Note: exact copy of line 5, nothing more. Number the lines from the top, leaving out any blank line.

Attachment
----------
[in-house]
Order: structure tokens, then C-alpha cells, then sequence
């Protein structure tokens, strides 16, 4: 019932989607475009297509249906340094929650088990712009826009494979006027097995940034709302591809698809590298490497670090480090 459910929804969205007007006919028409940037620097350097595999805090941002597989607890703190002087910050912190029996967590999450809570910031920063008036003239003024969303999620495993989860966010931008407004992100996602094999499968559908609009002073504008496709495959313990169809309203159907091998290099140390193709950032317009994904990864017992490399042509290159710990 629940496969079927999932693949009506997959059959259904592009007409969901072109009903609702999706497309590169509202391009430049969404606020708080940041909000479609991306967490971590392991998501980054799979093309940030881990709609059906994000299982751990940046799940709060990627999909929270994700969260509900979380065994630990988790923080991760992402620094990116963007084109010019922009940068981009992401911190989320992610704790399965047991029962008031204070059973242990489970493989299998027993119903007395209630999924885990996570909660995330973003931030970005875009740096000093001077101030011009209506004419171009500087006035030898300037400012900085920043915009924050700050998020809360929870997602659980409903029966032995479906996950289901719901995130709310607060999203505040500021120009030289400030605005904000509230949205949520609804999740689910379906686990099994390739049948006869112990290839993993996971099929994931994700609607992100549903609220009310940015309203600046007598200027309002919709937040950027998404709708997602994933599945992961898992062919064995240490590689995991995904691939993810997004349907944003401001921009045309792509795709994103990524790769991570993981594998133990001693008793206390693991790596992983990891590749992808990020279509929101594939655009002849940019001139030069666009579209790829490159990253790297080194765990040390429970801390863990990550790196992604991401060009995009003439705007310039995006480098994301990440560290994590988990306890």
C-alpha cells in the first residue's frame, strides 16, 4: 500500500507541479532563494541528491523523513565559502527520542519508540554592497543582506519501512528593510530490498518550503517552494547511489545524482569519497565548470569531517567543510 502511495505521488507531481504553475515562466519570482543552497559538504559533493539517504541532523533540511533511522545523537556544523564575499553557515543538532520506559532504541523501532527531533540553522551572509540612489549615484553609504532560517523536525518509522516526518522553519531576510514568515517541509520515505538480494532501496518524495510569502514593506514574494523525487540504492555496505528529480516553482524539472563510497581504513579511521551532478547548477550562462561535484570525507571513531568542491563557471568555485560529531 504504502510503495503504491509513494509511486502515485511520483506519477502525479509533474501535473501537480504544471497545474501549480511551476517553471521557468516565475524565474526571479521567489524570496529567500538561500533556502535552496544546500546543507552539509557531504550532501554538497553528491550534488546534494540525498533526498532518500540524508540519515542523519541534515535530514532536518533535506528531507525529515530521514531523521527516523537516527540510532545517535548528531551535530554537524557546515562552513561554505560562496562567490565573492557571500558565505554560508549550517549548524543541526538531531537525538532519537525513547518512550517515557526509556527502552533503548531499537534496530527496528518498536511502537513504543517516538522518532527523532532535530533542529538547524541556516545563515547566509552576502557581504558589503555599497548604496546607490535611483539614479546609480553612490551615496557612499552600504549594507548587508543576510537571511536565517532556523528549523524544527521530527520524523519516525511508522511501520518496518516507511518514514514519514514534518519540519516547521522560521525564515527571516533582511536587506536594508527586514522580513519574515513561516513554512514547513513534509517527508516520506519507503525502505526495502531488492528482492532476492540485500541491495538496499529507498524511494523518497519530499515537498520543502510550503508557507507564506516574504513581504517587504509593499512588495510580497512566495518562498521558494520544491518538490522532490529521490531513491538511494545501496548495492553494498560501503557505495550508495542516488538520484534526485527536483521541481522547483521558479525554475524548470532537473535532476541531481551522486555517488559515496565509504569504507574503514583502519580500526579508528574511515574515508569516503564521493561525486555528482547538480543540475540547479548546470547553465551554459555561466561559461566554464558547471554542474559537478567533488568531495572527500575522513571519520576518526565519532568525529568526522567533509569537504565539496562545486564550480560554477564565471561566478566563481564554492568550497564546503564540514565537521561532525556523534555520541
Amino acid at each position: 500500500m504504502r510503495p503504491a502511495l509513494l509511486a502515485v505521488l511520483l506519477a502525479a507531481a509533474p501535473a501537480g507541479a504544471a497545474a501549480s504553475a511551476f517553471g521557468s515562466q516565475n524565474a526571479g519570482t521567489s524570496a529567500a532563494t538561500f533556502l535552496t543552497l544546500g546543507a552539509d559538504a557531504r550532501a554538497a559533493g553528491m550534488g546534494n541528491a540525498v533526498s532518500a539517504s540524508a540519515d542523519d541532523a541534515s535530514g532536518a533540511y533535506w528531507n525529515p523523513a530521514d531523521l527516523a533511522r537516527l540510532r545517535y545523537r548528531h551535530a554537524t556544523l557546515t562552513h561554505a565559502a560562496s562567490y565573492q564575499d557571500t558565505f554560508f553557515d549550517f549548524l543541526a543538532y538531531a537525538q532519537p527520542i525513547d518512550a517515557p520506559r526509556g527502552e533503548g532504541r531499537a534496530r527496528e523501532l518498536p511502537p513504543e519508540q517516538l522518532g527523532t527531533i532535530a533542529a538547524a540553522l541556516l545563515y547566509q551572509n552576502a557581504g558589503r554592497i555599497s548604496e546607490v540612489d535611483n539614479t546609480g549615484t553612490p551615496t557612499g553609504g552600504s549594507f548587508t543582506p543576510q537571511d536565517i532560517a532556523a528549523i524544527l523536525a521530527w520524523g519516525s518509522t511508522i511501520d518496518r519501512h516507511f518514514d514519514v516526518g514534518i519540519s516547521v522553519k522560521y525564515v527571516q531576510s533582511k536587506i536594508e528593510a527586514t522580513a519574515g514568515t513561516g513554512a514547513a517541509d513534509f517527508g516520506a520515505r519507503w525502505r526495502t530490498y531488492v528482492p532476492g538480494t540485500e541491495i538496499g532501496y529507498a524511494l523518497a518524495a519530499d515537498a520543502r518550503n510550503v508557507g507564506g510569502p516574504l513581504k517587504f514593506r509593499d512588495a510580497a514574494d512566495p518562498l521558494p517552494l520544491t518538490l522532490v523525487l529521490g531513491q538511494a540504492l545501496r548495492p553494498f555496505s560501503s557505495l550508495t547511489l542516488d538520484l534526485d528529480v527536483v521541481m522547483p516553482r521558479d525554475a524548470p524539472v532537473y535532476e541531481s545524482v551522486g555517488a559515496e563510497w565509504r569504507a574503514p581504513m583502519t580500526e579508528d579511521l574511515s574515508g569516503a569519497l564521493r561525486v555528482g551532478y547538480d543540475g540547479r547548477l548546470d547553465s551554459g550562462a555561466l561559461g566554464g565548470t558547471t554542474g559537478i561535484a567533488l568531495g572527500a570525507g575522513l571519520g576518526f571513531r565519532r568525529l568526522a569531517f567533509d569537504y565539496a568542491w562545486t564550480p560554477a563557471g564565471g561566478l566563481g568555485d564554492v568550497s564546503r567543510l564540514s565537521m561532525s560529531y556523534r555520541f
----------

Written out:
Amino acid at each position: 500500500m504504502r510503495p503504491a502511495l509513494l509511486a502515485v505521488l511520483l506519477a502525479a507531481a509533474p501535473a501537480g507541479a504544471a497545474a501549480s504553475a511551476f517553471g521557468s515562466q516565475n524565474a526571479g519570482t521567489s524570496a529567500a532563494t538561500f533556502l535552496t543552497l544546500g546543507a552539509d559538504a557531504r550532501a554538497a559533493g553528491m550534488g546534494n541528491a540525498v533526498s532518500a539517504s540524508a540519515d542523519d541532523a541534515s535530514g532536518a533540511y533535506w528531507n525529515p523523513a530521514d531523521l527516523a533511522r537516527l540510532r545517535y545523537r548528531h551535530a554537524t556544523l557546515t562552513h561554505a565559502a560562496s562567490y565573492q564575499d557571500t558565505f554560508f553557515d549550517f549548524l543541526a543538532y538531531a537525538q532519537p527520542i525513547d518512550a517515557p520506559r526509556g527502552e533503548g532504541r531499537a534496530r527496528e523501532l518498536p511502537p513504543e519508540q517516538l522518532g527523532t527531533i532535530a533542529a538547524a540553522l541556516l545563515y547566509q551572509n552576502a557581504g558589503r554592497i555599497s548604496e546607490v540612489d535611483n539614479t546609480g549615484t553612490p551615496t557612499g553609504g552600504s549594507f548587508t543582506p543576510q537571511d536565517i532560517a532556523a528549523i524544527l523536525a521530527w520524523g519516525s518509522t511508522i511501520d518496518r519501512h516507511f518514514d514519514v516526518g514534518i519540519s516547521v522553519k522560521y525564515v527571516q531576510s533582511k536587506i536594508e528593510a527586514t522580513a519574515g514568515t513561516g513554512a514547513a517541509d513534509f517527508g516520506a520515505r519507503w525502505r526495502t530490498y531488492v528482492p532476492g538480494t540485500e541491495i538496499g532501496y529507498a524511494l523518497a518524495a519530499d515537498a520543502r518550503n510550503v508557507g507564506g510569502p516574504l513581504k517587504f514593506r509593499d512588495a510580497a514574494d512566495p518562498l521558494p517552494l520544491t518538490l522532490v523525487l529521490g531513491q538511494a540504492l545501496r548495492p553494498f555496505s560501503s557505495l550508495t547511489l542516488d538520484l534526485d528529480v527536483v521541481m522547483p516553482r521558479d525554475a524548470p524539472v532537473y535532476e541531481s545524482v551522486g555517488a559515496e563510497w565509504r569504507a574503514p581504513m583502519t580500526e579508528d579511521l574511515s574515508g569516503a569519497l564521493r561525486v555528482g551532478y547538480d543540475g540547479r547548477l548546470d547553465s551554459g550562462a555561466l561559461g566554464g565548470t558547471t554542474g559537478i561535484a567533488l568531495g572527500a570525507g575522513l571519520g576518526f571513531r565519532r568525529l568526522a569531517f567533509d569537504y565539496a568542491w562545486t564550480p560554477a563557471g564565471g561566478l566563481g568555485d564554492v568550497s564546503r567543510l564540514s565537521m561532525s560529531y556523534r555520541f